5 Things You Should Do to Prepare for Your First Time Away From Baby | This West Coast Mommy
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5 Things You Should Do to Prepare for Your First Time Away From Baby

Even though you’re a new parent, you still need time to relax or take a break from your parenting duties. Leaving your baby even for a couple of hours may seem like a nightmare, but it’s not an impossible task. After tirelessly taking care of your baby, you deserve a date night out with your partner or some time to yourself. Taking a break will help you relax and rejuvenate, and happy parents have happy children!

Unfortunately, many parents don’t have a choice about spending time away. There may be times you’ll need to be away from your baby for medical or family or work reasons. Either way, if you’re able to plan ahead, here are some tried and tested tips for making your time away less stressful for both you and your baby.

Keep It Short

When you’re planning time away for the the first time, choose something close to home. You’ll feel more comfortable knowing you can return immediately if you need to. Don’t plan an elaborate getaway when you’re not sure how your baby will react in your absence. Choosing a destination closer to home will cut down your travel time so you have more time to relax, and a short trip will help your baby get used to time away.

Choose A Familiar Caregiver

Choosing the right caregiver for your baby is crucial. Turn to family or anyone else close to baby to lend a hand. You need to be able to trust that your baby is safe and well taken care of by someone who’s already aware of her needs and routine. Babies recognize familiar faces and are comfortable in their presence, so if you’re thinking of hiring a nanny, get them to spend significant time with your baby before you go away to help them get familiar with each other. Leaving the baby with a nanny or a family member for a short periods regularly will prepare your baby to get used to their secondary caretakers.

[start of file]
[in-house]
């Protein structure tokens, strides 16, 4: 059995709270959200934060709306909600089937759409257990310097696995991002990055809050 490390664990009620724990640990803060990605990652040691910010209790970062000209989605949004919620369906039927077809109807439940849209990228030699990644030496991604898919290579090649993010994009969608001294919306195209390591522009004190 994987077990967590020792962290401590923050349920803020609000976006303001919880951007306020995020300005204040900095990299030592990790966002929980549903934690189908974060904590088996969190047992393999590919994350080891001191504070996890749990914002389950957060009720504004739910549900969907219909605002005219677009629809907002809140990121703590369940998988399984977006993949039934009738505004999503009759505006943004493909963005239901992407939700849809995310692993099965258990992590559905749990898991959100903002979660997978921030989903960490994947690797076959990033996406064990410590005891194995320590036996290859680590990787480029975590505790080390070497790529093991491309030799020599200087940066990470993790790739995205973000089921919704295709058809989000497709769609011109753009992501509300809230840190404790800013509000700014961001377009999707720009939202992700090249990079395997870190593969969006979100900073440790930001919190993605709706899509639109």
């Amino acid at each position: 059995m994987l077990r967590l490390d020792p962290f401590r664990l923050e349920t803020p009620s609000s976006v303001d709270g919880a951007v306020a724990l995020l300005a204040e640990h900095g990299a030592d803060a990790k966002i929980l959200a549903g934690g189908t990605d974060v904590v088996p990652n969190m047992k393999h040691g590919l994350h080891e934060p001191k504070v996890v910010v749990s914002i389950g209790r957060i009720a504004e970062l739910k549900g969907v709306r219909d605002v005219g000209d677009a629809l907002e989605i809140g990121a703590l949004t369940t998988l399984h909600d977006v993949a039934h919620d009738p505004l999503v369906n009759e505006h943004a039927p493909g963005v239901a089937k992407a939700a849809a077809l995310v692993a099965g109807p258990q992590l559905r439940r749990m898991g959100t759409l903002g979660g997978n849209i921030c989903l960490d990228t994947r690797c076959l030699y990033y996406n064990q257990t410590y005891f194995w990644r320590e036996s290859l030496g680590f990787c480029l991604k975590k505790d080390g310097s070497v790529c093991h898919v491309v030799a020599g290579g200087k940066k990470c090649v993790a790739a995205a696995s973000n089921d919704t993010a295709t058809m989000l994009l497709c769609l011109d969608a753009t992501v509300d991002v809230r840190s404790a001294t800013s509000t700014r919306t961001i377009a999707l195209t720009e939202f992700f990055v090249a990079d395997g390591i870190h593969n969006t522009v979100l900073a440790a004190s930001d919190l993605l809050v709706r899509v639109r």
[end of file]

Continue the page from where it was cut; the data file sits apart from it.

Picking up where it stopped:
Stock Up On Feedings

If you’re breastfeeding, stock up enough milk well ahead of time. According to What To Expect, “When you’re away from your baby for more than a couple of hours, pump on-the-go, pulling out the pump each time your little one would normally be nursing. This will allow you to keep up your milk supply and avoid any discomfort from engorgement. Breast milk stays fresh for up to four days in the back of the fridge or for about three months in the freezer.”

Preparing feedings for your baby can be time-consuming, so store bottles in advance. Label each bottles with the date and time so your baby’s caregiver knows which order to feed in and they can check that the milk or formula is still good.

Maintain A Schedule

Your baby is used to a certain schedule of feedings, naps, and playtime. Maintaining the baby’s schedule will minimize disruptions while you’re away. Ensure that you’ve written down your schedule with enough notes to keep the caregiver well-informed. If your baby is attached to a stuffed animal or any other comfort item, make sure your caregiver knows.

Before you leave, practice baby’s routine with the caregiver while you’re around to monitor. Show them your baby’s preferred way to be held, soothed, or fed and give baby a chance to get used to their presence.

Make a List

Write down important phone numbers, emergency contacts, prescribed medications, and other instructions. Make sure your caregiver knows your child’s doctor’s information and the nearest emergency room in case of a medical emergency. Leave your emergency list somewhere obvious and easy-to-find, like on the fridge.

There’s no denying your first time away will be hard. No amount of planning will stop you from feeling anxious about being away from your baby. But remind yourself you’ve planned well, your baby is in safe hands, and she will be fine until you come back.

Parenting is hard work, and you deserve a break. Relax and unwind, guilt-free. Once you see things go smoothly the first time, you’ll feel more comfortable taking other short trips every once in a while.

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